Perhaps those legislators were too busy cutting deals in exchange for their votes on the $500 million-plus baseball stadium to worry about Al Qaeda.

Rarely does the D.C. Council weigh in on such important matters as homeland security and terrorism, except for the occasional symbolic measure, such as the council resolution against the war in Iraq. And legislation involving commerce usually revolves around 40-ouncers of Steel Reserve, not 90-ton tanks of chlorine.

Each year, CSX moves approximately 8,500 chemical cars through Washington, D.C., including some that contain chlorine, ammonia, or other substances that are toxic when inhaled.

Last year, Schwartz co-sponsored the Terrorism Prevention and Safety in Hazardous Materials Transportation Act of 2003, which asserted D.C.’s right to regulate the transport of hazardous cargo within its borders. And in January, the Republican legislator convened a hearing in which representatives from federal agencies and CSX spoke against the bill.

The feds and the railroad reps told Schwartz: Trust us. We care about you. The train reps informed the chair of the Committee on Public Works and the Environment that the company reroutes hazardous material around D.C. in consultation with the Department of Homeland Security and other federal agencies, on the basis of intelligence and certain high-risk events occurring in the nation’s capital.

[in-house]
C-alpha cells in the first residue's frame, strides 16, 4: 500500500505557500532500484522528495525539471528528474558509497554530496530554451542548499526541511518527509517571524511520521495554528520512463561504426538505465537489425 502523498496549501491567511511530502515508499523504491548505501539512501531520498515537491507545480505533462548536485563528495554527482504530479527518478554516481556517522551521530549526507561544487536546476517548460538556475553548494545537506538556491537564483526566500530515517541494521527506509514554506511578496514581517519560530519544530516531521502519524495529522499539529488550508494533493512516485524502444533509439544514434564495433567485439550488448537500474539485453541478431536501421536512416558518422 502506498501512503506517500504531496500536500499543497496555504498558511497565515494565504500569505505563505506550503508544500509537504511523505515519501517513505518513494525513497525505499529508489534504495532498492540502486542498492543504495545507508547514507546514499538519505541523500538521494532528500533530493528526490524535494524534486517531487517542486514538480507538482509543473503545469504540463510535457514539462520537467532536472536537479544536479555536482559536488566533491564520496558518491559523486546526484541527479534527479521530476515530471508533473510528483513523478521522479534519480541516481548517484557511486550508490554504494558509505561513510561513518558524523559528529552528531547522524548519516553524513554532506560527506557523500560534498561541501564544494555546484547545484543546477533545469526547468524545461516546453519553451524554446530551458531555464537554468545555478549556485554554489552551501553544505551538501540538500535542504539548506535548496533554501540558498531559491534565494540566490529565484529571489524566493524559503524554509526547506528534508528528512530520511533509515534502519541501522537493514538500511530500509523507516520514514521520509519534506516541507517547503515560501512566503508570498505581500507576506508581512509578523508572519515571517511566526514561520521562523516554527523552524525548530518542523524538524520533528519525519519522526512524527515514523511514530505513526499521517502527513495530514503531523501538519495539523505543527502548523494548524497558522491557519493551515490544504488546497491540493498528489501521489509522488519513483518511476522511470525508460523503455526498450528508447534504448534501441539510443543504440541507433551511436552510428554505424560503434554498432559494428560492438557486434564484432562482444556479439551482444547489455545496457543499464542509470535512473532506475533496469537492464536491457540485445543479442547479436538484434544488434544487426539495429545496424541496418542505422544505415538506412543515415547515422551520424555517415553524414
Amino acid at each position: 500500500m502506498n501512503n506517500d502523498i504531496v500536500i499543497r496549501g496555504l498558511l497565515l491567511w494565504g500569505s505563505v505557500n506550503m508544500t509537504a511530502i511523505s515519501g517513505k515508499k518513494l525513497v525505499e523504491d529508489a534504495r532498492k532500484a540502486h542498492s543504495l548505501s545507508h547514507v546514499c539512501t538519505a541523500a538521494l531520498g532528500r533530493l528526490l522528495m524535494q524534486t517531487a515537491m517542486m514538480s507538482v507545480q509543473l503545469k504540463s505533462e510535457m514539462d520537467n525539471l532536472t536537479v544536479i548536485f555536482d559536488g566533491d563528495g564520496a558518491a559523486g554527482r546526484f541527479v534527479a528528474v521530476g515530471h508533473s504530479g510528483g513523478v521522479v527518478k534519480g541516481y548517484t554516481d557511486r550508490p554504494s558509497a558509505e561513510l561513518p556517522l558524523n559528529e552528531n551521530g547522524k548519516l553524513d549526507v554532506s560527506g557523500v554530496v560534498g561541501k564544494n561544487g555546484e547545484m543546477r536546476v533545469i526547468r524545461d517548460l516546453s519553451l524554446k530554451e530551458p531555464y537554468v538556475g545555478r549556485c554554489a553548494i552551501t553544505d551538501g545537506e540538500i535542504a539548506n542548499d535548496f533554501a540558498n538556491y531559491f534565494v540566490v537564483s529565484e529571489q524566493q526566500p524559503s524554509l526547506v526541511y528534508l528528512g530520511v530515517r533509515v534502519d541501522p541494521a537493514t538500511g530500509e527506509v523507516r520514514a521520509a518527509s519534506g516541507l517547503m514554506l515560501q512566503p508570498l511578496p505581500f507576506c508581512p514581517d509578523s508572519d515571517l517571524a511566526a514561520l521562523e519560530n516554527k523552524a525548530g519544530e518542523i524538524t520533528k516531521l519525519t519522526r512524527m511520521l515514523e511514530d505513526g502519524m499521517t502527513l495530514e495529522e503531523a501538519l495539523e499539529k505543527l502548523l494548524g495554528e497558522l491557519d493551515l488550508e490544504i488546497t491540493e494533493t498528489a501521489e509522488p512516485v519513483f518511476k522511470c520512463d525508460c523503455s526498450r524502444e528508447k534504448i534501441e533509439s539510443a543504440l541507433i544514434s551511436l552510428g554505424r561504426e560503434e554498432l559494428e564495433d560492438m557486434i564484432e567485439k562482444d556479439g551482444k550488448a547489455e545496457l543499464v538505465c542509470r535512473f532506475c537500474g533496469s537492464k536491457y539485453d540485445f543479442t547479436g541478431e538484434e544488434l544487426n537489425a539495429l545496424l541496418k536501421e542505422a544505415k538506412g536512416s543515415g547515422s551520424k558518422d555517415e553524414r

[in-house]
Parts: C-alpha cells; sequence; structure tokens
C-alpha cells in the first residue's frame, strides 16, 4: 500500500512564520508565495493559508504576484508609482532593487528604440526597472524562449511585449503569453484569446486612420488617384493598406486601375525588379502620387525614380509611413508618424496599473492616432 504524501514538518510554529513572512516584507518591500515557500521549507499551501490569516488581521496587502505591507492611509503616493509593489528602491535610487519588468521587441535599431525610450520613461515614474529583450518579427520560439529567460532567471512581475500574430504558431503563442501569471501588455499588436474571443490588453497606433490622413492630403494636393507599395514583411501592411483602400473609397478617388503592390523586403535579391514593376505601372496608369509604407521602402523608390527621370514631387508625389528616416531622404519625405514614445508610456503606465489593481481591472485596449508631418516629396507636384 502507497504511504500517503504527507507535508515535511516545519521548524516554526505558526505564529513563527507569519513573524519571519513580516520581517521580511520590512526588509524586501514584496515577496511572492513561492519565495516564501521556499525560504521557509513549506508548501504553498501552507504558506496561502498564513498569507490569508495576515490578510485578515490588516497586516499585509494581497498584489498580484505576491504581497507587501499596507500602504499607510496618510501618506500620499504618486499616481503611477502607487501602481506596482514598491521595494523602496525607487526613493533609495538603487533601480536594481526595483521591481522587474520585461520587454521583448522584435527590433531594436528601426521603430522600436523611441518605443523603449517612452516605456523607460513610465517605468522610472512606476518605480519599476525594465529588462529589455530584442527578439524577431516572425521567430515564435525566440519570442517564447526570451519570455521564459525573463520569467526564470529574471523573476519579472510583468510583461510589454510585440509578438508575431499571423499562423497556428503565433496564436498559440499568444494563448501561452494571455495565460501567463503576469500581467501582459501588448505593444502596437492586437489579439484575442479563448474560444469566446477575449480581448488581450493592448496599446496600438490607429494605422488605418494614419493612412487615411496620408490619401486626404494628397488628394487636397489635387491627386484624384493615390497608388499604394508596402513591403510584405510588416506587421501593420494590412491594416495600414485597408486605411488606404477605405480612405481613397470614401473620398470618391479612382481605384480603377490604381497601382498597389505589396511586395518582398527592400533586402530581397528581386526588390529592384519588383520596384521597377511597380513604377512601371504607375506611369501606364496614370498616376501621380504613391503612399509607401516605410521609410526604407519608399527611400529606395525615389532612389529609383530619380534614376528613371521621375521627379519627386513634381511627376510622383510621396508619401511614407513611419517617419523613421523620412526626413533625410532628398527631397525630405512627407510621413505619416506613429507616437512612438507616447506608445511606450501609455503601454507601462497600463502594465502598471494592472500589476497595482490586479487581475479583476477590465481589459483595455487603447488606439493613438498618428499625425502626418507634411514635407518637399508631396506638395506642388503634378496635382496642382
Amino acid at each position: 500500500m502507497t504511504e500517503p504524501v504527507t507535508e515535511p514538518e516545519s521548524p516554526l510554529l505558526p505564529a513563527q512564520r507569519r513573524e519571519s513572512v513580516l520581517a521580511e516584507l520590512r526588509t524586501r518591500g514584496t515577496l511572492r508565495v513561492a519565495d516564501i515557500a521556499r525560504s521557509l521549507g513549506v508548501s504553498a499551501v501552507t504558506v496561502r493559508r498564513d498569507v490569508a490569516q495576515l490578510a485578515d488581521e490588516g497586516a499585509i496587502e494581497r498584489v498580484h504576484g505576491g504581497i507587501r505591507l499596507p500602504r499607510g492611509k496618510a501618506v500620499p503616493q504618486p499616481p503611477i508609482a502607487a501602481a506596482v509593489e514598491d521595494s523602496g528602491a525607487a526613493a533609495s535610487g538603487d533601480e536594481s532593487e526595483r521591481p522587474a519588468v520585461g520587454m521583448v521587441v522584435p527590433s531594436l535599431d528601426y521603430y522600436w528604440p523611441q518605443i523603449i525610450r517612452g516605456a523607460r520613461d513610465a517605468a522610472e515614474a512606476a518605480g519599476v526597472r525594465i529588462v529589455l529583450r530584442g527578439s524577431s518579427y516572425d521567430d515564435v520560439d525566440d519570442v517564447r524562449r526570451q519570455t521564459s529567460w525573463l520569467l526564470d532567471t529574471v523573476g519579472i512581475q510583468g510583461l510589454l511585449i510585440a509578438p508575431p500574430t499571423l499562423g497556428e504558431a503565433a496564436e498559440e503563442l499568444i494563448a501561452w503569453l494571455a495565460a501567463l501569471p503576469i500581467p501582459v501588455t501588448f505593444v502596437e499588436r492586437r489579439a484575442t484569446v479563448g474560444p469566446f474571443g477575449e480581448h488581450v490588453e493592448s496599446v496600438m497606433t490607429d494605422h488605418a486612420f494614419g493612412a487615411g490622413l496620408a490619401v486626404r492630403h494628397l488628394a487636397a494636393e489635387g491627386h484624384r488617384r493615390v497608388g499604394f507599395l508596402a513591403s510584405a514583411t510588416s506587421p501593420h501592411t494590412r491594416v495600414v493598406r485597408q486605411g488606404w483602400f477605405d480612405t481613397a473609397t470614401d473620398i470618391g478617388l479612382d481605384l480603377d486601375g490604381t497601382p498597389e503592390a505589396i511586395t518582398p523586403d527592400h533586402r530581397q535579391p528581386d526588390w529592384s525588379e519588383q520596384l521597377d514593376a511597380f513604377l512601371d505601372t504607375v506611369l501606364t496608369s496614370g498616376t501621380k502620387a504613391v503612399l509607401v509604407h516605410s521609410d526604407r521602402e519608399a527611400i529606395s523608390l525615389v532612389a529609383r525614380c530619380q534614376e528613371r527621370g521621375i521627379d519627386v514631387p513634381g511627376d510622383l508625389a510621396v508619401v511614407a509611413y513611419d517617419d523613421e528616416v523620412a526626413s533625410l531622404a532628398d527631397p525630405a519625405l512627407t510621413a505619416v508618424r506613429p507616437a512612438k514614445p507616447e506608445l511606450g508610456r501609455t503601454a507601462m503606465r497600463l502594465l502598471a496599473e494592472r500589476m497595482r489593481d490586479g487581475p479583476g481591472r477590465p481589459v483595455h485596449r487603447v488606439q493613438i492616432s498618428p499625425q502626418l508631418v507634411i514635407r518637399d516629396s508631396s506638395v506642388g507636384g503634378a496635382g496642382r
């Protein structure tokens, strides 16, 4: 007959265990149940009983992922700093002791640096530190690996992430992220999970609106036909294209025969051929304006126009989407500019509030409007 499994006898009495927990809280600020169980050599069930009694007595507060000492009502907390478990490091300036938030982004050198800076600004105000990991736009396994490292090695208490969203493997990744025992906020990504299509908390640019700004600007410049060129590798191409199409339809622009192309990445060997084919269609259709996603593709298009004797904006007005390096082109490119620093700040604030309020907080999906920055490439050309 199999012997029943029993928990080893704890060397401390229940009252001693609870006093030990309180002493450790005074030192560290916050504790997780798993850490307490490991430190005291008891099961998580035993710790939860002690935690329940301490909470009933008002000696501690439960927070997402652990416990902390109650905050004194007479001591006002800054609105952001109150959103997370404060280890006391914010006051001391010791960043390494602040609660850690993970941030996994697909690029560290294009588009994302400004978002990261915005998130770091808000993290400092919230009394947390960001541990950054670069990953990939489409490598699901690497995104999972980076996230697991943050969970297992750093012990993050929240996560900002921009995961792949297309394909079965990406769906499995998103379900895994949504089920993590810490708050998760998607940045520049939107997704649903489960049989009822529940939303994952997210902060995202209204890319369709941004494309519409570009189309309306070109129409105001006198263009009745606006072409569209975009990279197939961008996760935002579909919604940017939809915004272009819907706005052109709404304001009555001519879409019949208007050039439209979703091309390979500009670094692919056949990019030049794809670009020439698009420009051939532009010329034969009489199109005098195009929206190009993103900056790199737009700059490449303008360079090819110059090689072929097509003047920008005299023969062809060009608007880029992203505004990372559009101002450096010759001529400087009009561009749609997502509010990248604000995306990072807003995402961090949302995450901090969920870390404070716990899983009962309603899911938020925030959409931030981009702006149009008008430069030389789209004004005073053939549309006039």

Like, for example, the NFL-season kickoff on the Mall featuring Britney Spears.

The Bushies and CSX emphasize several points. They argue that if D.C. bans hazmats, it sets a precedent for every little town in Alabama and Wyoming to do the same thing. They claim that such an action would halt traffic on the nation’s railroads and bring interstate commerce to a standstill. Schwartz says her office has gotten calls from other jurisdictions, requesting copies of the legislation.

Let’s pause on that: With a single vote, the D.C. Council has a chance to bring the railroads and big business to its knees?

Hey, Graham, this is your opportunity to get that $45 million for the city’s libraries! And Orange—can’t CSX rustle up some laptops for McKinley Tech?